Meet Henrik. He lives in Sweden. – SCN Encourager

He writes about his experiments in “worthwhile living.”

Screen Shot 2014-07-23 at 9.17.07 PMHe also likes ice cream.

That’s a plus.

Henrik Edberg is  34 years-old and he has been writing about his passionate pursuit of productivity and balanced thinking for almost 8 years.

His sincere focus on the topics of “productivity” and “balanced thinking” no doubt reveals to you why I find him so fascinating.

He’s so… not me.

My personal journey toward average could definitely benefit from a big shot of his gumption.

I like ice cream, too.

At least we have that much in common.

Henrik wrote an interesting piece called “How to Stop Procrastinating: 7 Timeless Tips.”

Wearable ads. This is called progress, right? – SCN Encourager

The early adopters are already off and running.

Screen Shot 2014-07-19 at 5.37.49 PMDon’t tell me you’re one of them.

I’m still sitting up in the bleachers watching and wondering what the future impact of the new “wearable ads” technology will be.

I’m plopped comfortably in the cheap seats because I’m hoping to delay another inevitable “if you can’t beat them, join them” cave in.

New technology doesn’t automatically guarantee that something better is on the way – so I’m hopeful “wearable ads” have a rough and rocky road ahead.

Besides, isn’t the intended marketplace for “wearable ads” already saturated by millions of people like us walking around in t-shirts?

More sure doesn’t seem like merrier to me.

Screen Shot 2014-07-19 at 5.36.38 PMOkay.

I can’t deny that carrying around a tiny ad on a wristwatch is easier than hauling around a sandwich sign.

So whatcha think?

You take the lead.

I’ll follow.

Here are two articles that spell out two contrasting futures for “wearable ads.”

This one describes seemingly insurmountable obstacles.

This other one provides an excellent “how to” for jumping on the bandwagon now.

Futurist David Zach nails it when he says that it’s frequently not easy to determine if something is a “fad” or a ‘”trend.”

Dang.

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Another gem emerges from my scraps of scribbles – SCN Encourager

Oops! I found one more habit shared by experts.

And I have to give Cindy the credit for this one.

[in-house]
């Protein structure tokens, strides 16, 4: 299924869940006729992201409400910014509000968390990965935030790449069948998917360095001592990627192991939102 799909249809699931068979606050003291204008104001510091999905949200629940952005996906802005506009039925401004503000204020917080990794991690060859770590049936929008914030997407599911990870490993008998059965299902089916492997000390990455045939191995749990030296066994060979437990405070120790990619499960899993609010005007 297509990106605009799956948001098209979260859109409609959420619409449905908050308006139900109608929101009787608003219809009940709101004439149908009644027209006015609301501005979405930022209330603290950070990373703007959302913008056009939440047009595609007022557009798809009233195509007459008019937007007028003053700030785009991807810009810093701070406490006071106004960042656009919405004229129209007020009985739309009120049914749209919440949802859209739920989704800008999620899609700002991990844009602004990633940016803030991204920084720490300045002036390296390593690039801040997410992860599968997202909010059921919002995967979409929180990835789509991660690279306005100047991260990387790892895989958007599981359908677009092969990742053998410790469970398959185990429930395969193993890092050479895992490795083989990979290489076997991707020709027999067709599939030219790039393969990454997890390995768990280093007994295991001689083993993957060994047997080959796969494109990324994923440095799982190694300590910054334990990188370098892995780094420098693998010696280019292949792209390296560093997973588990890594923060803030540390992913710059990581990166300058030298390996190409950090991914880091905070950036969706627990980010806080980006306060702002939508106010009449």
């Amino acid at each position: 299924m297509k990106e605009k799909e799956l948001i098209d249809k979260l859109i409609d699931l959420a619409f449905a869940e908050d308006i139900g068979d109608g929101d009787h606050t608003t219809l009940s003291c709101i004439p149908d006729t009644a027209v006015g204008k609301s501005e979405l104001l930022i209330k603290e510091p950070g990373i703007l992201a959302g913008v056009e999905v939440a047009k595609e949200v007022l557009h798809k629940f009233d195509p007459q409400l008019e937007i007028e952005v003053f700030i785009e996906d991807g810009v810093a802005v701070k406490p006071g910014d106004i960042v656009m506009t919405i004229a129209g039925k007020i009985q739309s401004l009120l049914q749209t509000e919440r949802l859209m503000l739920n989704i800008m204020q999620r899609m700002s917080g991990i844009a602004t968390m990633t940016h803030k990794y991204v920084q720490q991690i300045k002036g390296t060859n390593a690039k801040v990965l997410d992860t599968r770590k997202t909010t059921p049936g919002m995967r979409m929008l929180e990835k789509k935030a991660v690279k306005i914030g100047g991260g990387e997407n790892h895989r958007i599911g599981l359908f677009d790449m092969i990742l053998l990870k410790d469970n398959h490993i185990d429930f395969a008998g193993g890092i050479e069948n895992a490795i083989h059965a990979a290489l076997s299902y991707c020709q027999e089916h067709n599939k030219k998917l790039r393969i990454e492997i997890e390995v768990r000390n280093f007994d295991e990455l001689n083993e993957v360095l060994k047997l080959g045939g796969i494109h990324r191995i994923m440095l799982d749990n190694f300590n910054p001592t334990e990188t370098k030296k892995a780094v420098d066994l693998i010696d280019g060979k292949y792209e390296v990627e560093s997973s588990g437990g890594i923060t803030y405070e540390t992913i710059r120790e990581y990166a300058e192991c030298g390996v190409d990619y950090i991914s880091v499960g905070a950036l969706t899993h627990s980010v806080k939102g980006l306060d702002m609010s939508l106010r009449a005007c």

Screen Shot 2014-07-21 at 8.51.45 PMHours after I had emailed yesterday’s Encourager about three shared habits of thought leaders and experts, she asked me how long I was going to leave my bits of paper piled up on our dining room table.

While you and I  know that “extensive research” sometimes has to left alone to rest for awhile  – like a fine wine or a starting pitcher in baseball – I didn’t think it would be a good idea to point this out.

Frequently it’s difficult for a non-school communicator to understand our ways.

So, I just scooped up my tiny scraps and walked over to the trash can under our kitchen sink.

On my way, I spotted a question mark and the words “I don’t know” penned on one of the scraps.Screen Shot 2014-07-21 at 9.14.28 PM

I can’t believe I had overlooked this note – because it represents another common behavior embraced by thought leaders and experts.

What experts do (or so I’ve been told) – SCN Encourager

Premier thought leaders and experts share several characteristics.

And to tell you what they are, I wish I was able to just look in the mirror and report back to you.

Vector expert theme illustrationBut since life is so unfair, I must use a magnifying glass and my copyrighted “outrospection” technique to obtain answers.

Thankfully, my fact-facting process is fairly simple.

It involves finding a magnifying glass in our family’s “junk drawer” and then squeezing in a podcast to listen to while I walk the dog and putz around the house (while dodging wedding plan discussions).